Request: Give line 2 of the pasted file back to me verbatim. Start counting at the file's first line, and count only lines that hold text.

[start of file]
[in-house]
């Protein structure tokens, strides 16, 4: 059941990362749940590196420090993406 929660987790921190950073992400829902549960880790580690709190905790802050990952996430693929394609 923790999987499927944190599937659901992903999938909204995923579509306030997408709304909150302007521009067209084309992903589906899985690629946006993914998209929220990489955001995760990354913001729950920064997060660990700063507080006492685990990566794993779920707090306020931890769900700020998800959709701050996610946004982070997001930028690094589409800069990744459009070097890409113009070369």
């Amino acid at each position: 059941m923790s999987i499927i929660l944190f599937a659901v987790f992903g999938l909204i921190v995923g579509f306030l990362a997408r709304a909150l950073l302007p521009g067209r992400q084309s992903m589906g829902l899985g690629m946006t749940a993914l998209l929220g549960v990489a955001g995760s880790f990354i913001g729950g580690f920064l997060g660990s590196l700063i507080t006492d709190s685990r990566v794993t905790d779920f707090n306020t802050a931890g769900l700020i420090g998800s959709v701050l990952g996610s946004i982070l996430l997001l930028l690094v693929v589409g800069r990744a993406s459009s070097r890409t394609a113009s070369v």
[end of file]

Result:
């Protein structure tokens, strides 16, 4: 059941990362749940590196420090993406 929660987790921190950073992400829902549960880790580690709190905790802050990952996430693929394609 923790999987499927944190599937659901992903999938909204995923579509306030997408709304909150302007521009067209084309992903589906899985690629946006993914998209929220990489955001995760990354913001729950920064997060660990700063507080006492685990990566794993779920707090306020931890769900700020998800959709701050996610946004982070997001930028690094589409800069990744459009070097890409113009070369």